7th and 8th March: on the Tasman Sea

On our way across this water two weeks ago, travelling from Sydney to the New Zealand Fjords, the water was a little rough. Indeed, The Seven Seas Voyager, which accompanied us on that journey, had a rough time of it according to some of its passengers we met in New Zealand. The crossing back has been much worse. Yesterday, the 7th, there were gales (force 8) and the highest seas we’ve seen on this journey. Last night there were a few absences from dinner. Jan, who used to be very susceptible to seasickness felt a little nauseous but took something and was soon better.

In truth, the movement on the ship was very slight and reduced as we accelerated through the night. And there was something magnificent about the sea, particularly when viewed from one of the lower decks:


It was fortunate that Jan was able to shake of her nausea (I doubt that would have been possible on many other ships) because along with our table companions we were invited to yet another cocktail party with the Captain and his senior staff. We’ve been to one of these almost every week. We get an invitation on every sector because we’re full World Cruisers, one because we have reached the Platinum loyalty level with Cunard (for 70 nights on board) and another which is held for all of us slumming it in the Britannia Dining Room. We tend to miss that one because it’s overcrowded while, meanwhile, the lovely bar in the Commodore Club is empty and we’re able to get a window table overlooking the bow. But the cocktail parties are very pleasant and we generally get a couple of glasses of champagne and some lovely appetisers including, for example, pan fried lobster. The Captain says a few warm words and his staff dutifully chat with (mostly the same) passengers who mob them like 60s teenagers at a Beatles concert.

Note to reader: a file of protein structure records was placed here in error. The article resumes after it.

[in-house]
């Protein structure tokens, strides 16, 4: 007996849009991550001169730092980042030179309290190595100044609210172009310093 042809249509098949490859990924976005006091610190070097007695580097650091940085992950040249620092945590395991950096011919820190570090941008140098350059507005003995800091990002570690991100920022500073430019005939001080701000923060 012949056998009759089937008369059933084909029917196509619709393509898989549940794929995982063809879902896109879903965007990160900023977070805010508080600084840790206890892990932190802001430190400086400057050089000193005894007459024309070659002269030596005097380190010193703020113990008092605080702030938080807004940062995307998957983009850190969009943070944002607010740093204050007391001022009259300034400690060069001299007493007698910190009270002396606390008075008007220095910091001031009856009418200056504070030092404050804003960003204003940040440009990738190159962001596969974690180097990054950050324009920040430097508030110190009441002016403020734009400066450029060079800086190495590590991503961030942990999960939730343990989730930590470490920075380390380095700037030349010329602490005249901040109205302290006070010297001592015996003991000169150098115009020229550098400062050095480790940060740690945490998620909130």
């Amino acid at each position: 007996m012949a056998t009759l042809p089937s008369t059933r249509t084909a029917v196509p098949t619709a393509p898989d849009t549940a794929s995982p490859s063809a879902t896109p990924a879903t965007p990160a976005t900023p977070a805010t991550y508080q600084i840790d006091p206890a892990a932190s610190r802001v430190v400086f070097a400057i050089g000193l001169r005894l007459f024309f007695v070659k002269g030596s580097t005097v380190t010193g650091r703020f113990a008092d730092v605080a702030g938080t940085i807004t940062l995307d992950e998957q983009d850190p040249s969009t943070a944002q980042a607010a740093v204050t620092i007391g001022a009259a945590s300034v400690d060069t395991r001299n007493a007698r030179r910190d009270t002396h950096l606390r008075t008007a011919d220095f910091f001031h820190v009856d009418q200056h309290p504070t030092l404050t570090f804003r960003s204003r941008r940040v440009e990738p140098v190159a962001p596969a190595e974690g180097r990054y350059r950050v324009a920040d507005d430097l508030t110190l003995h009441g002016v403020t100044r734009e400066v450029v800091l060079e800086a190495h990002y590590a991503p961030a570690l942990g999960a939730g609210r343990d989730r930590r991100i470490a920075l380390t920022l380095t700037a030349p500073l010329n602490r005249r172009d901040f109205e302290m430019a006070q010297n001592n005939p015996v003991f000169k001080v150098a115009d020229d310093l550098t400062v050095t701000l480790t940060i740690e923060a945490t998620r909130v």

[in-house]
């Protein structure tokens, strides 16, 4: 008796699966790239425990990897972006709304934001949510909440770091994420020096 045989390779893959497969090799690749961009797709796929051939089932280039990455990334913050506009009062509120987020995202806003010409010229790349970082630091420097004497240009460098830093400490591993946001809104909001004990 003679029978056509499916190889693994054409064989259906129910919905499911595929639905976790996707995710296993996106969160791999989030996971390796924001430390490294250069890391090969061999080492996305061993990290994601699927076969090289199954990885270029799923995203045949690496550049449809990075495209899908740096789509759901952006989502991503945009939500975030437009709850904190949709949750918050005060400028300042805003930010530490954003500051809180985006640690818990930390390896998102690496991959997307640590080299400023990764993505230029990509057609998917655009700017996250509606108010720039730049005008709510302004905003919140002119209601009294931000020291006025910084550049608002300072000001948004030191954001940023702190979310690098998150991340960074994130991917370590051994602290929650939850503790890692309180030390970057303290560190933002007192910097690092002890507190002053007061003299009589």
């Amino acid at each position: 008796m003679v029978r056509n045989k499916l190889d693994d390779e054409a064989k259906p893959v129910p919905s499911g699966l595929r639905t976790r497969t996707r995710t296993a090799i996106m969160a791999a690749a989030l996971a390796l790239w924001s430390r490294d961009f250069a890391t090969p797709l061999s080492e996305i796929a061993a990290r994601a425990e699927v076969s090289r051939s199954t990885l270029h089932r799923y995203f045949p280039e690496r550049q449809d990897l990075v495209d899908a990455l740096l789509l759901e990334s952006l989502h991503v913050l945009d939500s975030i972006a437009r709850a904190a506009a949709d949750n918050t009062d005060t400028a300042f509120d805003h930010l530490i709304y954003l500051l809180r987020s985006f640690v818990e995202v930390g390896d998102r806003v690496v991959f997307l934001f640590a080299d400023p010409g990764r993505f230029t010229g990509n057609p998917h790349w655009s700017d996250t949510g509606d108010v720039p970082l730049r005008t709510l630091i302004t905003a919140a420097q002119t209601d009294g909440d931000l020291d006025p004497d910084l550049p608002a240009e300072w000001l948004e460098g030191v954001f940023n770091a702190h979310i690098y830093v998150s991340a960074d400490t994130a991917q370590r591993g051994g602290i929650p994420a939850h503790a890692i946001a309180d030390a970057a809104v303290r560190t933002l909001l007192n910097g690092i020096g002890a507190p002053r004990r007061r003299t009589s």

When the seas were at their highest on the 7th, all decks were closed and, momentarily, I felt somewhat cooped. Thank goodness for the balcony. But there was lots to do in the ship. An old colleague was talking about prisons and I went to listen to him. We had another excellent pub lunch in the pub on one of the days and, impressively or fortuitously, Cunard showed on successive nights the winner of the Oscars Best Picture and the Winner of the Oscars Best Actress. The cinema is a great feature of this ship. I suspect that most passengers could live without the Planetarium, but the cinema would be badly missed, certainly by me. I generally attend the 10.30 showing of the daily film which is a nice way to round off the day.

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62 year old male on the edge of retirement and giving that a trial with a four month break. Not our first Cruise, but certainly our first and only World Cruise.

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